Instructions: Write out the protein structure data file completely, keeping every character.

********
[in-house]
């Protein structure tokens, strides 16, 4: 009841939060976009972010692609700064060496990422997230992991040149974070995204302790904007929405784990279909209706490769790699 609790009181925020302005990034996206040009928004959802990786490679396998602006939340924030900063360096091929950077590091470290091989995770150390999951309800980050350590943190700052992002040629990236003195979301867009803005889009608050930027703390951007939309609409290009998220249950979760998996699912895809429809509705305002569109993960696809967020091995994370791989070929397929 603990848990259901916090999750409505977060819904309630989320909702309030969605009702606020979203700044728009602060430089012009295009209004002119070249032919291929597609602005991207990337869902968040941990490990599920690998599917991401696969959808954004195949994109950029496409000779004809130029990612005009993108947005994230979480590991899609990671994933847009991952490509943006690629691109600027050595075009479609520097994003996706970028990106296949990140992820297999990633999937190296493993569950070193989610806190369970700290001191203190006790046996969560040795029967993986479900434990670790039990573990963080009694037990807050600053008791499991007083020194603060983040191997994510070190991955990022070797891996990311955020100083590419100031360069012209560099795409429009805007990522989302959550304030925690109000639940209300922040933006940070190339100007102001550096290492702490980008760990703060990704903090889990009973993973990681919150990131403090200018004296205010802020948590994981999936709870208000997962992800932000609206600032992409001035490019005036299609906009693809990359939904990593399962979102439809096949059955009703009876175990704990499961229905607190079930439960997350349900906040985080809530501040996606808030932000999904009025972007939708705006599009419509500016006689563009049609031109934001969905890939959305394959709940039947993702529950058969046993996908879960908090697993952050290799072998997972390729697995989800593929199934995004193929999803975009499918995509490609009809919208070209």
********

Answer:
[in-house]
């Protein structure tokens, strides 16, 4: 009841939060976009972010692609700064060496990422997230992991040149974070995204302790904007929405784990279909209706490769790699 609790009181925020302005990034996206040009928004959802990786490679396998602006939340924030900063360096091929950077590091470290091989995770150390999951309800980050350590943190700052992002040629990236003195979301867009803005889009608050930027703390951007939309609409290009998220249950979760998996699912895809429809509705305002569109993960696809967020091995994370791989070929397929 603990848990259901916090999750409505977060819904309630989320909702309030969605009702606020979203700044728009602060430089012009295009209004002119070249032919291929597609602005991207990337869902968040941990490990599920690998599917991401696969959808954004195949994109950029496409000779004809130029990612005009993108947005994230979480590991899609990671994933847009991952490509943006690629691109600027050595075009479609520097994003996706970028990106296949990140992820297999990633999937190296493993569950070193989610806190369970700290001191203190006790046996969560040795029967993986479900434990670790039990573990963080009694037990807050600053008791499991007083020194603060983040191997994510070190991955990022070797891996990311955020100083590419100031360069012209560099795409429009805007990522989302959550304030925690109000639940209300922040933006940070190339100007102001550096290492702490980008760990703060990704903090889990009973993973990681919150990131403090200018004296205010802020948590994981999936709870208000997962992800932000609206600032992409001035490019005036299609906009693809990359939904990593399962979102439809096949059955009703009876175990704990499961229905607190079930439960997350349900906040985080809530501040996606808030932000999904009025972007939708705006599009419509500016006689563009049609031109934001969905890939959305394959709940039947993702529950058969046993996908879960908090697993952050290799072998997972390729697995989800593929199934995004193929999803975009499918995509490609009809919208070209």